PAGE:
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Anti-Semitism and Racism

Anti-Semitism and Racism

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Published by: artgrigley on Jun 18, 2009
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 Anti-Semitism and RacismKenneth L. Marcus
 Is anti-Semitism a form of racism? Given jurisdiction over race and nationalorigin but not religion, the U.S. Department of Education’s Office for Civil Rights (OCR)has had to determine whether harassment of Jewish students constitutes “discrimination because of … race [or] national origin.” under Title VI of the Civil Rights Act of 1964.The stakes are high, since Jewish students receive no OCR protection unless actionstaken against them constitute one of these forms of discrimination. Intuitively, neither “race” nor “national origin” seems to fit the collective self-identification of contemporaryAmerican Jews. Moreover, the very question seems to entrap anyone who would ventureto answer it. This may be the “dilemma of Jewish difference.”
 To address themistreatment of Jewish students, one must employ the very conceptual categories (
,“race”) which have historically created or exacerbated the problem, but refusing to
Lillie and Nathan Ackerman Visiting Professor of Equality and Justice in America,Baruch College, The City University of New York; Senior Research Fellow, Institute for Jewish and Community Research; former Staff Director, U.S. Commission on CivilRights (2004-2008).
For a discussion of the “dilemma of difference,”
Kenneth L. Karst,
Myths of  Identity: Individual and Group Portraits of Race and Sexual Orientation
, 43 UCLA
. 263, 324-25 (Dec. 1995).Seminar Draft: For discussion purposes only.
2identify group traits may leave vulnerable populations (like Jews) unprotected from theaffects of bigotry.
 This paper will argue that anti-Semitism can meaningfully be described, for  purposes of U.S. civil rights enforcement, as
“discrimination because of …race.”
 This proposition is defended under each of the four primary methodologies with which areviewing court or administrative agency could fruitfully examine the question. Thesemethodologies may loosely be described as historical, scientific, sociological andsubjective. The degree to which this conclusion has been resisted over the years, both by policymakers and by members of the Jewish community, suggests that the examination of this question has been hindered by certain preconceptions or illusions, which will also beaddressed here, as well as by concerns with what I have called the “dilemma of Jewishdifference.” One of the four primary methodologies provides an adequate means of resolving the “dilemma of Jewish difference,” and thus of providing a fully satisfactoryanswer to the question presented, and that is the subjective approach.
Martha Minow develops this argument about the dilemma of difference in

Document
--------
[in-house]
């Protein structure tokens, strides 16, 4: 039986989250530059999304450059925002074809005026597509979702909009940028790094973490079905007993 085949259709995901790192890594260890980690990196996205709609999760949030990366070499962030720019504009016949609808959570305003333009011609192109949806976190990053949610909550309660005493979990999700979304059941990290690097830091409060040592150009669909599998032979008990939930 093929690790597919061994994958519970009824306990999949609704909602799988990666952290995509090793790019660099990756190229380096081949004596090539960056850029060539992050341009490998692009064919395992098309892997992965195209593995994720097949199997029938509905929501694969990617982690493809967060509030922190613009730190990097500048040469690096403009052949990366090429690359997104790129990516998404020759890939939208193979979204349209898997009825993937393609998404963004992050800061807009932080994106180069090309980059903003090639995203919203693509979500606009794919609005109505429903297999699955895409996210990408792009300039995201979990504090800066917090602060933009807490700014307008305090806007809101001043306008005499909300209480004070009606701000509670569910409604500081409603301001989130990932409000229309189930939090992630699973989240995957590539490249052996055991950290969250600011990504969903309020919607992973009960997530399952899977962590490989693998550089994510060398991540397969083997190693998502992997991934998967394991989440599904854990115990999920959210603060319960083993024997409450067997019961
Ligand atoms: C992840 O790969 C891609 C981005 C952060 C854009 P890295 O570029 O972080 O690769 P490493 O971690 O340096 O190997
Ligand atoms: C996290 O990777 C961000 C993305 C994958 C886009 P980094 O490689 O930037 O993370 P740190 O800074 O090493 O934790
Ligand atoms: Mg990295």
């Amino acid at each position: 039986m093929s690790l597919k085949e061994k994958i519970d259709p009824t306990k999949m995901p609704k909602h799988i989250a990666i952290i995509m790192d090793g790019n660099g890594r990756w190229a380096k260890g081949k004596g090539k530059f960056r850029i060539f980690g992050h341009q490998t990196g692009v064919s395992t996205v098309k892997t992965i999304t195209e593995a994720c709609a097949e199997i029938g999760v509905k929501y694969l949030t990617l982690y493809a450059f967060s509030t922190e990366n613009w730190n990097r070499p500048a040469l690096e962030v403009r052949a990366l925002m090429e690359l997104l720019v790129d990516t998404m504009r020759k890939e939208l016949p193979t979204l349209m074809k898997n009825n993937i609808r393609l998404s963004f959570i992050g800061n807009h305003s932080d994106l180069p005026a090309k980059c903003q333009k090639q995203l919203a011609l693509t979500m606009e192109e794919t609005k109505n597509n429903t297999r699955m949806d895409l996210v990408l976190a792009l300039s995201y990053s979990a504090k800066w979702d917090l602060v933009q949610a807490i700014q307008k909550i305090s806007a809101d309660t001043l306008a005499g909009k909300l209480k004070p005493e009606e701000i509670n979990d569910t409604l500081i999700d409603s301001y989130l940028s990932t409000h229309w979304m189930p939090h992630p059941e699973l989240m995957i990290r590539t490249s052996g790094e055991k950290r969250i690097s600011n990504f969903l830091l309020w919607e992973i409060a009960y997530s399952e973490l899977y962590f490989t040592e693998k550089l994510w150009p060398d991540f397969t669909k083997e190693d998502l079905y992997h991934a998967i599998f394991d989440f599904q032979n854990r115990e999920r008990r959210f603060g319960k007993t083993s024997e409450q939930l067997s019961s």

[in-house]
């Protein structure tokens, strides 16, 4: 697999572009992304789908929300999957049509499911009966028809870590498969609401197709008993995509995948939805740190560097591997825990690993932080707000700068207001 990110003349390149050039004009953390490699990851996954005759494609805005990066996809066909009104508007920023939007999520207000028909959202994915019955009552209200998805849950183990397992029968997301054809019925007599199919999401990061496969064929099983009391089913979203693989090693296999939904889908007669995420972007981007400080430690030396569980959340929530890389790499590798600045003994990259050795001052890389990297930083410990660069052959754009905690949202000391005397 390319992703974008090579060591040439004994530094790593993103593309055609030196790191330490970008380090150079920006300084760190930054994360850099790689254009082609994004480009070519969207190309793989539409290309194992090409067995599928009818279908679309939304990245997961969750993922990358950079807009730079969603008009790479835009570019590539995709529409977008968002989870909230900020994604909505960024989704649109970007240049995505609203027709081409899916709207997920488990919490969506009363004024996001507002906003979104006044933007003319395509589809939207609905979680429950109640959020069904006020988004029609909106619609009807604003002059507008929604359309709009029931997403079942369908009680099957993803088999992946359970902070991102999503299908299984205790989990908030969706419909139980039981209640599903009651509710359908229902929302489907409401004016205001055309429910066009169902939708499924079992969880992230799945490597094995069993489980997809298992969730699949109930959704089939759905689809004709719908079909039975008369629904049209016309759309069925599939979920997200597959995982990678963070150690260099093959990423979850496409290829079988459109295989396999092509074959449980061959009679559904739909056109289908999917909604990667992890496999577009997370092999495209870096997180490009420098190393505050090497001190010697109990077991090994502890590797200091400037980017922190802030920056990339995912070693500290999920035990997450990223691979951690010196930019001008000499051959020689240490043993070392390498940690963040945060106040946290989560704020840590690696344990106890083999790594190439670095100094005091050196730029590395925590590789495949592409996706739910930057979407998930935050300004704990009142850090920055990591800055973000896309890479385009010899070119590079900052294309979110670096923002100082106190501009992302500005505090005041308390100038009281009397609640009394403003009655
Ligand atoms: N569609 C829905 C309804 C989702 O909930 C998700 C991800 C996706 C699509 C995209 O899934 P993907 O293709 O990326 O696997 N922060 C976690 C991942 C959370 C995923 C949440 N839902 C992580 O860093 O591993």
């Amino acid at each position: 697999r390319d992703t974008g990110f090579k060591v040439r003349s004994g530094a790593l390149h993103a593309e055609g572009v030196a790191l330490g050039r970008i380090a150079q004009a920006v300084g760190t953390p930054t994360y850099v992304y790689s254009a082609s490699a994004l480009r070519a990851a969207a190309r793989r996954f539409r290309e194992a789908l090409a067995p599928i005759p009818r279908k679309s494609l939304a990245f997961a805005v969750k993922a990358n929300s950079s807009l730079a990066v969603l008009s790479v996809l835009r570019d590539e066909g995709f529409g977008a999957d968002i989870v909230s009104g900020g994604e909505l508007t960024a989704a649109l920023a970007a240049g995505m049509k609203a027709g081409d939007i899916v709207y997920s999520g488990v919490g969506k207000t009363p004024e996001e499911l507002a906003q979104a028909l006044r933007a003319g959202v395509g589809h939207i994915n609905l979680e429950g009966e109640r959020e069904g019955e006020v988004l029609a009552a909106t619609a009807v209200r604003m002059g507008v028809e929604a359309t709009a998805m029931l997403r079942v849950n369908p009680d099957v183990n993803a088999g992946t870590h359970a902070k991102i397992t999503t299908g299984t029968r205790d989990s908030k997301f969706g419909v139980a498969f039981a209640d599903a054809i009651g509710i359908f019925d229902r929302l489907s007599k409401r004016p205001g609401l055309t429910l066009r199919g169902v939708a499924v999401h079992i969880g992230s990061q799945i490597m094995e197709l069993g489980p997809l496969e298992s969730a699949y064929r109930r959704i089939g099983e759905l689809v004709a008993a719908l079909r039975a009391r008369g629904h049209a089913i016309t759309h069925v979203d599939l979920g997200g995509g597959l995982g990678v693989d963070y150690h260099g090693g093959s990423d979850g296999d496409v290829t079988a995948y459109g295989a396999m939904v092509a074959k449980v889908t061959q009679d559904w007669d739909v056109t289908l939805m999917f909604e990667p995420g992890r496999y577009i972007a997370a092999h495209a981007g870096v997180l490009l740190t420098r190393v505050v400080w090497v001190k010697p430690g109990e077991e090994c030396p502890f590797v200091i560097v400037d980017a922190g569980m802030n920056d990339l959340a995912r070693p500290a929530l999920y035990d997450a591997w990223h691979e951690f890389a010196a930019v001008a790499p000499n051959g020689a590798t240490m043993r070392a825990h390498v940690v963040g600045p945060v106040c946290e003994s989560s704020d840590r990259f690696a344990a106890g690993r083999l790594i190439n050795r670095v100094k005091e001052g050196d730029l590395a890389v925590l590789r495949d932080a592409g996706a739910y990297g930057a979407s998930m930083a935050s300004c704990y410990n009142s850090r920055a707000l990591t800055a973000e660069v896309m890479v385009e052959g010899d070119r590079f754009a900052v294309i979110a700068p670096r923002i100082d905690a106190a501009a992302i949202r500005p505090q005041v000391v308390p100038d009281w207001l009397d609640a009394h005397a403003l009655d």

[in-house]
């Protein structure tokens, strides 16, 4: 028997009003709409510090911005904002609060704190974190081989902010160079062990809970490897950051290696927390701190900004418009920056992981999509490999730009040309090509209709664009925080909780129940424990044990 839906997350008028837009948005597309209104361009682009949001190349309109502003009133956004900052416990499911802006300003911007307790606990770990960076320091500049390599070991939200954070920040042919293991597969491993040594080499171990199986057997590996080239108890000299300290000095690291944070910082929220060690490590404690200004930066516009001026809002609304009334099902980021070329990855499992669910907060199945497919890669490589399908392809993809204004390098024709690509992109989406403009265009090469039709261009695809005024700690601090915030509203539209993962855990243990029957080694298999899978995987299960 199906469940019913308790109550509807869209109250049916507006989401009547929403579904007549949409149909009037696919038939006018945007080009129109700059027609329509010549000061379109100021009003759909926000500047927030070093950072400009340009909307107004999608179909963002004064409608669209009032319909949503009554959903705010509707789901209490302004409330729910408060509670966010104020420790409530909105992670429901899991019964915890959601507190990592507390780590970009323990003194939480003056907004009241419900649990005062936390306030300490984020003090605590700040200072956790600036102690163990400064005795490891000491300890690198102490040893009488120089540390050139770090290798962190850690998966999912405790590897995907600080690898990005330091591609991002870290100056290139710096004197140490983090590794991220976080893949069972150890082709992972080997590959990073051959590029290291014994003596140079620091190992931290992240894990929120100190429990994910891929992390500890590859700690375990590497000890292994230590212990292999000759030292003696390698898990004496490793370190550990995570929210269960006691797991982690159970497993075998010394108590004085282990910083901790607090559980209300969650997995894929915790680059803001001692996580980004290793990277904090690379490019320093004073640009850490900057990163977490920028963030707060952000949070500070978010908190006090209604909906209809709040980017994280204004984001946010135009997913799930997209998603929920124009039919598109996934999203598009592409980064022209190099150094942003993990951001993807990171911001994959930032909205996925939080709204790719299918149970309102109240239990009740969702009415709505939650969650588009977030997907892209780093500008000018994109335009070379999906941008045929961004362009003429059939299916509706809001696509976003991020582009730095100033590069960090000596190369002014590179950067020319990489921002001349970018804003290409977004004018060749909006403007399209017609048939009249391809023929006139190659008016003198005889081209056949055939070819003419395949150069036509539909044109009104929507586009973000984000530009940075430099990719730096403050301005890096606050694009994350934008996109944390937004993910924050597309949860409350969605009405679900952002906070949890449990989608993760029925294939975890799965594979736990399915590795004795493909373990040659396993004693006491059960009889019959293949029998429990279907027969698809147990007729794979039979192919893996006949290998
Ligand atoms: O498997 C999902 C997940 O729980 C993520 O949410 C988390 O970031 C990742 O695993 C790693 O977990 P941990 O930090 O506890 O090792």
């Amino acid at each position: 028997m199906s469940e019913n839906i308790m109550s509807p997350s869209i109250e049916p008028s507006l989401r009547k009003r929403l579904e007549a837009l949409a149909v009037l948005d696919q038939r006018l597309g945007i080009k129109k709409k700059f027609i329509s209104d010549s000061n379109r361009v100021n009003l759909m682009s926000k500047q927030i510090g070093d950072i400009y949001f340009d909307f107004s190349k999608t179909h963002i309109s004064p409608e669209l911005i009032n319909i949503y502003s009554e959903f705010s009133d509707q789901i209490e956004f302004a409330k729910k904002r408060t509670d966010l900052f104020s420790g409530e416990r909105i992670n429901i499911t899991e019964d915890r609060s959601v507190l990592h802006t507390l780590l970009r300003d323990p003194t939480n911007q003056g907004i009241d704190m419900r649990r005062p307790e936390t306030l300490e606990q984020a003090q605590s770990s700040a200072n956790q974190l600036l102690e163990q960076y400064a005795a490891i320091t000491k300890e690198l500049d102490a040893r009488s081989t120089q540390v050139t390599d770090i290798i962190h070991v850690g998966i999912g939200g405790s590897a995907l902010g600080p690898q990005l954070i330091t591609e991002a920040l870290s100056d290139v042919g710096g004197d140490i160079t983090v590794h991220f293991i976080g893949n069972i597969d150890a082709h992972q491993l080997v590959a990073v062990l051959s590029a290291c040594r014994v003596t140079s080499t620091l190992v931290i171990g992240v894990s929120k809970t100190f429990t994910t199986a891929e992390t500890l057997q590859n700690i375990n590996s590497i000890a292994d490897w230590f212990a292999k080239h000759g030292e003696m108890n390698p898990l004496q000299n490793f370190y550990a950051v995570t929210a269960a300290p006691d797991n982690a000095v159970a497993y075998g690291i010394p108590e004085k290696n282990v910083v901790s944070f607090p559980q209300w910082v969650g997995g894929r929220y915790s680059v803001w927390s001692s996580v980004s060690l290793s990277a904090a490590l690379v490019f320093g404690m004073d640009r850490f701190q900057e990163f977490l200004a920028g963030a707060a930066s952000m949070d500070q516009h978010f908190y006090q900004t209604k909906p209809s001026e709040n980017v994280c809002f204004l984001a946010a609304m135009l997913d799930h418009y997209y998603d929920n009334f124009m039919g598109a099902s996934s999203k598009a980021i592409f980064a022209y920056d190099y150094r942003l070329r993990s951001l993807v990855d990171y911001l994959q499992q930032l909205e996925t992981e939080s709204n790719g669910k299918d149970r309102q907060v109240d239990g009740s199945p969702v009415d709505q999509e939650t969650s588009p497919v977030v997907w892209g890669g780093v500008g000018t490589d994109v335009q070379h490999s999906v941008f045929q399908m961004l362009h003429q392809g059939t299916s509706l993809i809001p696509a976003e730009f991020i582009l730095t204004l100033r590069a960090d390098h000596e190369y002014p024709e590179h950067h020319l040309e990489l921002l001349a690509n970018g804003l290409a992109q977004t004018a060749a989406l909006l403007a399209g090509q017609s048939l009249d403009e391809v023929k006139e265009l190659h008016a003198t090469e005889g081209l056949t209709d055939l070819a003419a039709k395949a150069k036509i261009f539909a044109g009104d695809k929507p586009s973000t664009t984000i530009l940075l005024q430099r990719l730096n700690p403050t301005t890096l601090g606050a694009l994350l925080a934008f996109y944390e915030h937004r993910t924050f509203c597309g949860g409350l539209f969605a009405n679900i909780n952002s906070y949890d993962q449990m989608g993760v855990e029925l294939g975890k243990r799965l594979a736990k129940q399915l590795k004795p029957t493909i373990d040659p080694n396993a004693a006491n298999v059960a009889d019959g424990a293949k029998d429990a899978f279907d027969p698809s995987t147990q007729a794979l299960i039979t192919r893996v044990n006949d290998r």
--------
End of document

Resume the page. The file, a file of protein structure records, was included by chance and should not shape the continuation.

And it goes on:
The SupremeCourt, 1986 Term: Foreword: Justice Engendered 
, 101 H
. 10, 21-12 (Nov.1987).
This paper focuses on race, rather than national origin, because the Supreme Court’snational origin jurisdiction has been more restrictive than its jurisprudence of race.
See Espinoza v. Farah Manufacturing Co.
, 414 U.S. 86 (1973) (establishing a narrowconception of “national origin”).
 In re University of California at Irvine
The question has been given urgency by the extent to which it was recentlyflubbed. The OCR’s administrative resolution last year in the landmark case
 In reUniversity of California at Irvine
dismissed widespread and serious anti-Semitism claims brought against that university in part on the grounds that the relevant allegations do notconstitute “national origin” discrimination.
 Among other deficiencies, OCR’s decisionfailed even to consider well-documented claims that Irvine’s Jewish students facedactionable forms of racial discrimination.In
, the Zionist Organization of America alleged that Irvine has fostered ahostile environment for Jewish students, in violation of Title VI of the Civil Rights Act of 1964, which prohibits “discrimination because of … race ... [or] national origin” (but notreligion) in programs or activities that receive federal funds. ZOA alleged that Irvine’sJewish students have been physically and verbally harassed, threatened, and otherwiseabused; that Jewish property has been vandalized; and that a Jewish Holocaust memorialwas destroyed.In a surprising departure from standard agency protocol, OCR flatlyignored ZOA’s allegation that Irvine’s Jewish students faced racialdiscrimination. OCR reviewed allegations of national origin discrimination only
OCR Case No. 09-05-2013. This case is discussed at length in Kenneth L. Marcus,
 Jurisprudence of the New Anti-Semitism
, Wake Forest L. Rev. (forthcoming 2009).

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